Dealing With Teenage Anger Issues. What Happened To My Sweet Little Child?

0
719

For parents, dealing with teenage anger issues, it can be overwhelming. One day your child is telling you how much she loves you, the next day she’s rolling her eyes and can barely stand the sound of your breathing.

The teenage years are fraught with raging hormones, rapid growth, and angry emotional outbursts. 

NinjamasFilterFreeParents

Some days it’s difficult to reconcile the sweet little child she used to be with the raging adolescent now standing in front of you.

Sometimes you get a glimpse of what life was like before hormones wreaked havoc on your baby.  Other times your teen is aggravated by your very existence and you are left to wonder what crime you have committed by saying “Good Morning.”

Riding the roller coaster of pubescent emotions can be exhausting, but there is a reason for all the madness.

Where do Teenage Anger Issues Come From?

Anger and hostility are a normal part of adolescence. Teenagers are trying to find their place in this world and are struggling to assert their independence.

Oftentimes this struggle for separation from their parents manifests itself into angry outbursts and bouts of irrationality.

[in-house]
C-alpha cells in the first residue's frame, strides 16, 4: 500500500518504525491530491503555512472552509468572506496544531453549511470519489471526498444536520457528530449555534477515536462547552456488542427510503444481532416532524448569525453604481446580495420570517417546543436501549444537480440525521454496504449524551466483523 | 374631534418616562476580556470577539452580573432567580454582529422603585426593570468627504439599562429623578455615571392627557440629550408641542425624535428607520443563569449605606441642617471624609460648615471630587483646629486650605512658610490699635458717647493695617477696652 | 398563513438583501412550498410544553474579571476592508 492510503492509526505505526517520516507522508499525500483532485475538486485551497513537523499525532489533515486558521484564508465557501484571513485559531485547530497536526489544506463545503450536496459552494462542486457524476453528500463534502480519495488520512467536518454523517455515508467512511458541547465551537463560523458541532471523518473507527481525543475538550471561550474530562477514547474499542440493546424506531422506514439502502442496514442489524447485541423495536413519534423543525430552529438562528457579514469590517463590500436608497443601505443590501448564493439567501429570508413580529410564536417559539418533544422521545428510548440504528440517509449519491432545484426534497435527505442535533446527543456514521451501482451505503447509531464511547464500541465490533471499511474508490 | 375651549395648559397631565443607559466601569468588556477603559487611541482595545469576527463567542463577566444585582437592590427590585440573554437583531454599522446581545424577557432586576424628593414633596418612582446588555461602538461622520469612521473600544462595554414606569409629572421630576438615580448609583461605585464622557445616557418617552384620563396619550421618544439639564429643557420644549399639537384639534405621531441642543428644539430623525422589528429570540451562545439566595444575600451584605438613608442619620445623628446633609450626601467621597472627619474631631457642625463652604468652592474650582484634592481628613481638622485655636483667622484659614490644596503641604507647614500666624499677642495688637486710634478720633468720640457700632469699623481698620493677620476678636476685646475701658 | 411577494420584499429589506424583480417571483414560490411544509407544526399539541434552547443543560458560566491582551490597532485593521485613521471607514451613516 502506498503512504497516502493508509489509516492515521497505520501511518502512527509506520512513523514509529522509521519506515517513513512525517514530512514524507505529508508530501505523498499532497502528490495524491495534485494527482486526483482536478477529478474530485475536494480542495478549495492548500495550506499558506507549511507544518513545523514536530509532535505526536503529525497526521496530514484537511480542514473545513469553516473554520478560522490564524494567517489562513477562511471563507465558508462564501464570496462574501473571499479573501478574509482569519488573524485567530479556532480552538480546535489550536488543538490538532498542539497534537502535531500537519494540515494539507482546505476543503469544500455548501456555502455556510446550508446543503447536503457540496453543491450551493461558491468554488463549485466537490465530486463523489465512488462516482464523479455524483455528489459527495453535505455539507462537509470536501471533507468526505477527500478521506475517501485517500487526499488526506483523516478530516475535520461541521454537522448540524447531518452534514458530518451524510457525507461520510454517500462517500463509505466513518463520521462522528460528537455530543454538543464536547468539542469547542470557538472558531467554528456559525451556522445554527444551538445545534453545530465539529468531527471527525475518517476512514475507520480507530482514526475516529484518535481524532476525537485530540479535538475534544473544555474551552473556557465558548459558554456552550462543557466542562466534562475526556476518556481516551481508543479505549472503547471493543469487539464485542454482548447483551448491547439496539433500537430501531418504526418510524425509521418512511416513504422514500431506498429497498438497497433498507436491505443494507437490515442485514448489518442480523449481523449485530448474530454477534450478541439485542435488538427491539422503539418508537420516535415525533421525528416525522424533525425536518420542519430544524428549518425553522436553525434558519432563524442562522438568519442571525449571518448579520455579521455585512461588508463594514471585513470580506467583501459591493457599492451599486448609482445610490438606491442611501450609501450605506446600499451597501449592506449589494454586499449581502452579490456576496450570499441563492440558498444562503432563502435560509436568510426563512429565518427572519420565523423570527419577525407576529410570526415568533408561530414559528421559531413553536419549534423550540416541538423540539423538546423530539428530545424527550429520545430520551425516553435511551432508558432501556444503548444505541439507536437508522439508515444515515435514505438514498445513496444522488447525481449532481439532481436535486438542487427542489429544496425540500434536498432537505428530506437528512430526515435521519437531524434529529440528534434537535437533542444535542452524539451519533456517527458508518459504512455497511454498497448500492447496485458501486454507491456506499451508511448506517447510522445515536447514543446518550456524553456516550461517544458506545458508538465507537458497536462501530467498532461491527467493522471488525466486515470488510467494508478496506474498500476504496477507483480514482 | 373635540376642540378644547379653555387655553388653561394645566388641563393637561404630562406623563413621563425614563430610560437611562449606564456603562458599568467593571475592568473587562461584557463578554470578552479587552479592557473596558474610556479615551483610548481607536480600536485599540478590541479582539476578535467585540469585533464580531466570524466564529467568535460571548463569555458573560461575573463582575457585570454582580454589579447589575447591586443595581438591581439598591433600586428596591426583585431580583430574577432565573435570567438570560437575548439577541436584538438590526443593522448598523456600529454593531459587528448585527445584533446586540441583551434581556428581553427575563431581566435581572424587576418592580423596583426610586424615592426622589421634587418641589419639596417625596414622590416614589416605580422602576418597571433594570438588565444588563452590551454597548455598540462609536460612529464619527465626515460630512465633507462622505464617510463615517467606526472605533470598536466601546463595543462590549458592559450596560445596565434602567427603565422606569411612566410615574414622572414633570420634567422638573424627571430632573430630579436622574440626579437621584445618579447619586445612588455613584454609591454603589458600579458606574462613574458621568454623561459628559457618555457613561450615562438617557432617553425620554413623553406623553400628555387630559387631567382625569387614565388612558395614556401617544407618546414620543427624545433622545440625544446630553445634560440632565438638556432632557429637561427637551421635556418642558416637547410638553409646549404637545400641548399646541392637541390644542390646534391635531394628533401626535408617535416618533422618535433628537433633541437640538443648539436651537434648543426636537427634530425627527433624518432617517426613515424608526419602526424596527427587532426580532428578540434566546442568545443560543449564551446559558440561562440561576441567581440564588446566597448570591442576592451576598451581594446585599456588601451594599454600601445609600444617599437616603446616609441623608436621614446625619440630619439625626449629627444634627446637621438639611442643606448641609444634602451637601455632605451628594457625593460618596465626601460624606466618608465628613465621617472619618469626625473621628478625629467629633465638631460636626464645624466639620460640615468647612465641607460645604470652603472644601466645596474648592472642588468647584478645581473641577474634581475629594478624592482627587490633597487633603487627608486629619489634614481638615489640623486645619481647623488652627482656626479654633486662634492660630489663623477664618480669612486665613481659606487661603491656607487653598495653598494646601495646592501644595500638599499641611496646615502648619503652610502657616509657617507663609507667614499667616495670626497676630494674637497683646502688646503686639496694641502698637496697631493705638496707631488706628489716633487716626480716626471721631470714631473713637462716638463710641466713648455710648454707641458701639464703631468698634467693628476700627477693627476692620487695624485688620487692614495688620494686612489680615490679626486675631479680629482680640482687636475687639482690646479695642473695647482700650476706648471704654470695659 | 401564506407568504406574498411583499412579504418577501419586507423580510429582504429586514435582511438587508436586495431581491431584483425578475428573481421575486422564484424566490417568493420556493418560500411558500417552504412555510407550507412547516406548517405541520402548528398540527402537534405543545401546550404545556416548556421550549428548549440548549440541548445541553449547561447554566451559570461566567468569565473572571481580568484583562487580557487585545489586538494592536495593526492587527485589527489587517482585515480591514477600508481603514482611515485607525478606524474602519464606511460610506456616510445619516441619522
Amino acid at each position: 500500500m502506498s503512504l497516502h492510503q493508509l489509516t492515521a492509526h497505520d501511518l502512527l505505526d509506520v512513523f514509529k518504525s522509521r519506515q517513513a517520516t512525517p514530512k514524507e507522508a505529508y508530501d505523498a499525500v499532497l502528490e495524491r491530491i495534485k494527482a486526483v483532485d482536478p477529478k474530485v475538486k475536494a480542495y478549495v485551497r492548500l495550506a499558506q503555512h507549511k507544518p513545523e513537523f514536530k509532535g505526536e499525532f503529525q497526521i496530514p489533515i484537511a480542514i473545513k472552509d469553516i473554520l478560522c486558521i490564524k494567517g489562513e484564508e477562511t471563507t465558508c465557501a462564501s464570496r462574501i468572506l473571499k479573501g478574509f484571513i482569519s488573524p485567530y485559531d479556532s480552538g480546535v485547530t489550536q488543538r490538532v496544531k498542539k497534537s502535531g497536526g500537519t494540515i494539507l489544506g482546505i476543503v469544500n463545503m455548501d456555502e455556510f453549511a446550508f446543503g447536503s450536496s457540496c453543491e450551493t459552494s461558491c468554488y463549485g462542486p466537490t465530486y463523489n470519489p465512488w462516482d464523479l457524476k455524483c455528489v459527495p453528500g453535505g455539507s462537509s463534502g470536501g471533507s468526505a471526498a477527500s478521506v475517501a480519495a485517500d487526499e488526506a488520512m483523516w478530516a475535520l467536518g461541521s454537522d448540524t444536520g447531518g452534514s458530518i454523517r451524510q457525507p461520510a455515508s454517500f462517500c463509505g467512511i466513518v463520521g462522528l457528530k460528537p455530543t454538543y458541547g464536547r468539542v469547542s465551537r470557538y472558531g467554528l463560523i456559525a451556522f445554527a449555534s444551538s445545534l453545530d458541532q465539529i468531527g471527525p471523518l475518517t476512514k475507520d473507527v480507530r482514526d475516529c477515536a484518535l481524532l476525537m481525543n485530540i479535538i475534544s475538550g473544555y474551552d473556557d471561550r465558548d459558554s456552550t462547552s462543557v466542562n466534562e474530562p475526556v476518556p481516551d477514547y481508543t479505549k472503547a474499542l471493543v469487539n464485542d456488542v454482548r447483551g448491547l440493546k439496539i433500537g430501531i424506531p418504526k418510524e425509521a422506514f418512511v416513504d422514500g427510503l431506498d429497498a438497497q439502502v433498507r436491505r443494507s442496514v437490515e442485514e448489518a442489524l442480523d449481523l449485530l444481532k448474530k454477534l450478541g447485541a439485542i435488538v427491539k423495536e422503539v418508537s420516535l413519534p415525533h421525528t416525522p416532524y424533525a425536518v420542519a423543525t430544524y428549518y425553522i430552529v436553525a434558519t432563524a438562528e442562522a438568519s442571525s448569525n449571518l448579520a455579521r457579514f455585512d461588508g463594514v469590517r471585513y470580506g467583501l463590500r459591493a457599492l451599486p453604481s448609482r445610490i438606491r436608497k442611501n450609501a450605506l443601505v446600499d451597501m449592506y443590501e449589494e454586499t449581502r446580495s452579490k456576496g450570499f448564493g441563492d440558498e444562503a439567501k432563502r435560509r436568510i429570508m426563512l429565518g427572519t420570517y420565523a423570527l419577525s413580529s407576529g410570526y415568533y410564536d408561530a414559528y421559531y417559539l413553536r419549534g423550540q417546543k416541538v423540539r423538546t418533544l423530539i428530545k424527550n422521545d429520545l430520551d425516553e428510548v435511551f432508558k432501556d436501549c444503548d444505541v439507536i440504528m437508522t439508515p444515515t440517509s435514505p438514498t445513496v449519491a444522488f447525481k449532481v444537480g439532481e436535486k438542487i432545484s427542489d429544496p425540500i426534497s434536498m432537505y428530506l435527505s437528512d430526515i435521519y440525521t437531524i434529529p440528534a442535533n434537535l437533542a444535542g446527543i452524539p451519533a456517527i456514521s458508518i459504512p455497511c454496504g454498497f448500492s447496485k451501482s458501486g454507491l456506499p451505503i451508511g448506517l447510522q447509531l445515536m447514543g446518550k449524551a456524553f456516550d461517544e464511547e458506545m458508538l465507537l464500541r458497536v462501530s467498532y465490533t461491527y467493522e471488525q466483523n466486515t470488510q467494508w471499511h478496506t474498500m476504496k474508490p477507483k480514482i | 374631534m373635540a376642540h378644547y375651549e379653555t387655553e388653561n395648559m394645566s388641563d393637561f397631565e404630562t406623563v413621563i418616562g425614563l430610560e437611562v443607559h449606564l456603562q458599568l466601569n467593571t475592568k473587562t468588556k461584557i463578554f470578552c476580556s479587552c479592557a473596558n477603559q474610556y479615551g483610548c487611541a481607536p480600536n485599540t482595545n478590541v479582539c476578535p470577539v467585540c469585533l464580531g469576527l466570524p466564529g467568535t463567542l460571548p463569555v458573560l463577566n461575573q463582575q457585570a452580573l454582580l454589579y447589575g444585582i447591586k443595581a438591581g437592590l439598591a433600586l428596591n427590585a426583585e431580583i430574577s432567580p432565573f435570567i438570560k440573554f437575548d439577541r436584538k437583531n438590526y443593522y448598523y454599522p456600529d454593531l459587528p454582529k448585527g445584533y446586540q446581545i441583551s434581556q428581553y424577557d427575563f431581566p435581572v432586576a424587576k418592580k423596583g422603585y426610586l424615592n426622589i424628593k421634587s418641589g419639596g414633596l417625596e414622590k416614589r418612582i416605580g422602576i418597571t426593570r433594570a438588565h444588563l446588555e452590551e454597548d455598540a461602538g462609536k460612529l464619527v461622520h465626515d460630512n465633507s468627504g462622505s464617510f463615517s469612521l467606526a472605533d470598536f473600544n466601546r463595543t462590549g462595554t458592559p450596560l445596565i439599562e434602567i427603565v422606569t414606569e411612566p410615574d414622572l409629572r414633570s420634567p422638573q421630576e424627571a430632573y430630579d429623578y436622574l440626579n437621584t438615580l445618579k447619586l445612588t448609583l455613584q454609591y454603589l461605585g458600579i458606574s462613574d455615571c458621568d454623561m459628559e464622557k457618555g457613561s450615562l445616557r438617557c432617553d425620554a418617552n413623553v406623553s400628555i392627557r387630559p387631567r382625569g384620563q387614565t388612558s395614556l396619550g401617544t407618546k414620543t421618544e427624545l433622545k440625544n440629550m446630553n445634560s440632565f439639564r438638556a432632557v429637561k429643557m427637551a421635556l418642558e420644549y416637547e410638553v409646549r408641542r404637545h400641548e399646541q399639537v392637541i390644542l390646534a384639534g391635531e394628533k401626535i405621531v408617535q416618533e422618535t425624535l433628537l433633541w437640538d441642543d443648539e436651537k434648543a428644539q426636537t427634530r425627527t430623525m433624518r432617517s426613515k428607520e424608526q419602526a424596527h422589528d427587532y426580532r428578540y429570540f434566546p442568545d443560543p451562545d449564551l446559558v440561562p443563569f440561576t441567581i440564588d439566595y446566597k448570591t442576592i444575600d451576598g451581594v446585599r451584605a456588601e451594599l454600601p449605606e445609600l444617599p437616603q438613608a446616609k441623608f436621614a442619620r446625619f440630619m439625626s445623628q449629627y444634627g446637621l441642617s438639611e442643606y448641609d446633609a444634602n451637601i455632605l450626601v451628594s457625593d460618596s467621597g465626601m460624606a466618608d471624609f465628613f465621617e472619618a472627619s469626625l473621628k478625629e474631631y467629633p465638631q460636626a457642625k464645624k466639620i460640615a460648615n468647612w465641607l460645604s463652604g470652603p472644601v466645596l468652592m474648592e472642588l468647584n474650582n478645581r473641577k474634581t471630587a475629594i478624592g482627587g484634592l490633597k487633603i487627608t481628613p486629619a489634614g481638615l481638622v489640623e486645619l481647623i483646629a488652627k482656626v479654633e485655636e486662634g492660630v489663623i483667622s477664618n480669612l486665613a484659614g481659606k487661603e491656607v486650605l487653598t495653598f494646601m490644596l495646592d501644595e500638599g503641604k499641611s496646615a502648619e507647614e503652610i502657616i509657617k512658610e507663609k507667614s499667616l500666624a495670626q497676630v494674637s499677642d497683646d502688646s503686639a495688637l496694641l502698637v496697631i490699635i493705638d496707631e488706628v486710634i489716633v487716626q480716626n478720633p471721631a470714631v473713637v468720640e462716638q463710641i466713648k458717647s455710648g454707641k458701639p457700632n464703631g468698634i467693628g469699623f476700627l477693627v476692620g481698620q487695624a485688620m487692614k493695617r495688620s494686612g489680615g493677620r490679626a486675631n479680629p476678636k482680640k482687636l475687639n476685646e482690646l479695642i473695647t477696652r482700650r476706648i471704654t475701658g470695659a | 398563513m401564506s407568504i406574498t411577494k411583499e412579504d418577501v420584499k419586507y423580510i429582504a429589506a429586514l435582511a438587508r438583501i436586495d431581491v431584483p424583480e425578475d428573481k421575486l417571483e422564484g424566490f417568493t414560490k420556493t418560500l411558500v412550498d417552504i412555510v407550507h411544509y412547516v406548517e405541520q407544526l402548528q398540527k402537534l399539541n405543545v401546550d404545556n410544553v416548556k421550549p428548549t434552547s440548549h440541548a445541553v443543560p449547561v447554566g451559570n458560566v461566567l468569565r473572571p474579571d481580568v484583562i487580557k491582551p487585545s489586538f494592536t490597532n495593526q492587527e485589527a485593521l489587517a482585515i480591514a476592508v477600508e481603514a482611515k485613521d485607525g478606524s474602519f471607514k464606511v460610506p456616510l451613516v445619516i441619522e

While it can be difficult to live with, pushing back against the establishment is an important aspect of growing up. Teenagers want to know that they have control over their own lives.

Any threat to this control, real or imagined, can result in anger.  

 A surge in hormones can often lead to these teenage anger issues.

Hormones also play a huge role in adolescent behavior. Fluctuations in estrogen, progesterone, and testosterone fuel mood swings and intensify emotions.

In addition to hormonal changes and imbalances, a teenager’s frontal lobe is still developing, producing a double whammy when it comes to thinking and responding rationally.

It isn’t until a person reaches their mid-20s that their frontal lobe, which houses impulse control and cause-effect relationships, is fully developed.

This explains why teenagers struggle with anger management, reactionary decision making, and poor self-control.

A teen is much more likely to base decisions and actions on emotion rather than reason.

Teenage anger issues can also be a mask for the pain our teens don’t want us to see.

Anger is often a secondary emotion. Teens struggle with processing sadness, worry, frustration, fear, and hurt.

It is common for these feelings to show as anger. An inability to handle stress appropriately can also result in hostility and defiance. 

What You Can Do To Help Your Teen Manage Anger

Acknowledge her emotions.

Teenagers need to feel seen and heard. Validating your teen’s feelings can go a long way in building trust and can help mitigate the situation. Self-esteem at this age is fragile.

It is important to send your teen the message that what she is feeling and experiencing is valid. 

Model proper anger management.

Refrain from lashing out or retaliating. As difficult as it may be, take a step back. Hold space for your own feelings of anger and breathe. Responding to your teen’s anger with anger will only escalate the problem and potentially damage your relationship. 

Don’t feed the beast.

Sometimes the best course of action is no action at all. As much as you want to help soothe and calm your angry teen, now is probably not the time. Back off. Give her a chance to self-regulate.